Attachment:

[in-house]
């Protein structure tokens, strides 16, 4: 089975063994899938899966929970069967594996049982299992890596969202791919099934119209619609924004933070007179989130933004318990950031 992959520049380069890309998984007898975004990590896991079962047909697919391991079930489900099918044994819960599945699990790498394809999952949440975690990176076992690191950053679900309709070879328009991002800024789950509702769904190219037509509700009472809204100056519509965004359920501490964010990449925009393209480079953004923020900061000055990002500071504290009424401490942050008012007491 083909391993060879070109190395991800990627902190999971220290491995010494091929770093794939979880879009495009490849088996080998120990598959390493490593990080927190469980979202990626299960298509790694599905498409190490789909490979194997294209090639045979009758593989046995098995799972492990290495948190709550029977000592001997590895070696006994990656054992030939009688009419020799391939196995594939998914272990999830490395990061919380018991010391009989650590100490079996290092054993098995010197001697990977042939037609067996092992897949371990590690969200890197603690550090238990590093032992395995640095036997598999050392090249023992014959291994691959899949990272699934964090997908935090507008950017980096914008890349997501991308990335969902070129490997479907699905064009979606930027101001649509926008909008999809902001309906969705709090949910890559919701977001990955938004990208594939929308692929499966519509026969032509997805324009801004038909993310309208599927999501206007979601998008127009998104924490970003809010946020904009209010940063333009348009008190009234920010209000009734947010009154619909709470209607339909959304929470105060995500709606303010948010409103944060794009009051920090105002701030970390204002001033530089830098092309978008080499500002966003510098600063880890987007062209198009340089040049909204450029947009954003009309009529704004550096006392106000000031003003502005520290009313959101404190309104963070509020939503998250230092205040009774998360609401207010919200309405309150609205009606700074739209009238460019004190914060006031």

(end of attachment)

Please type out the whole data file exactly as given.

[in-house]
């Protein structure tokens, strides 16, 4: 089975063994899938899966929970069967594996049982299992890596969202791919099934119209619609924004933070007179989130933004318990950031 992959520049380069890309998984007898975004990590896991079962047909697919391991079930489900099918044994819960599945699990790498394809999952949440975690990176076992690191950053679900309709070879328009991002800024789950509702769904190219037509509700009472809204100056519509965004359920501490964010990449925009393209480079953004923020900061000055990002500071504290009424401490942050008012007491 083909391993060879070109190395991800990627902190999971220290491995010494091929770093794939979880879009495009490849088996080998120990598959390493490593990080927190469980979202990626299960298509790694599905498409190490789909490979194997294209090639045979009758593989046995098995799972492990290495948190709550029977000592001997590895070696006994990656054992030939009688009419020799391939196995594939998914272990999830490395990061919380018991010391009989650590100490079996290092054993098995010197001697990977042939037609067996092992897949371990590690969200890197603690550090238990590093032992395995640095036997598999050392090249023992014959291994691959899949990272699934964090997908935090507008950017980096914008890349997501991308990335969902070129490997479907699905064009979606930027101001649509926008909008999809902001309906969705709090949910890559919701977001990955938004990208594939929308692929499966519509026969032509997805324009801004038909993310309208599927999501206007979601998008127009998104924490970003809010946020904009209010940063333009348009008190009234920010209000009734947010009154619909709470209607339909959304929470105060995500709606303010948010409103944060794009009051920090105002701030970390204002001033530089830098092309978008080499500002966003510098600063880890987007062209198009340089040049909204450029947009954003009309009529704004550096006392106000000031003003502005520290009313959101404190309104963070509020939503998250230092205040009774998360609401207010919200309405309150609205009606700074739209009238460019004190914060006031």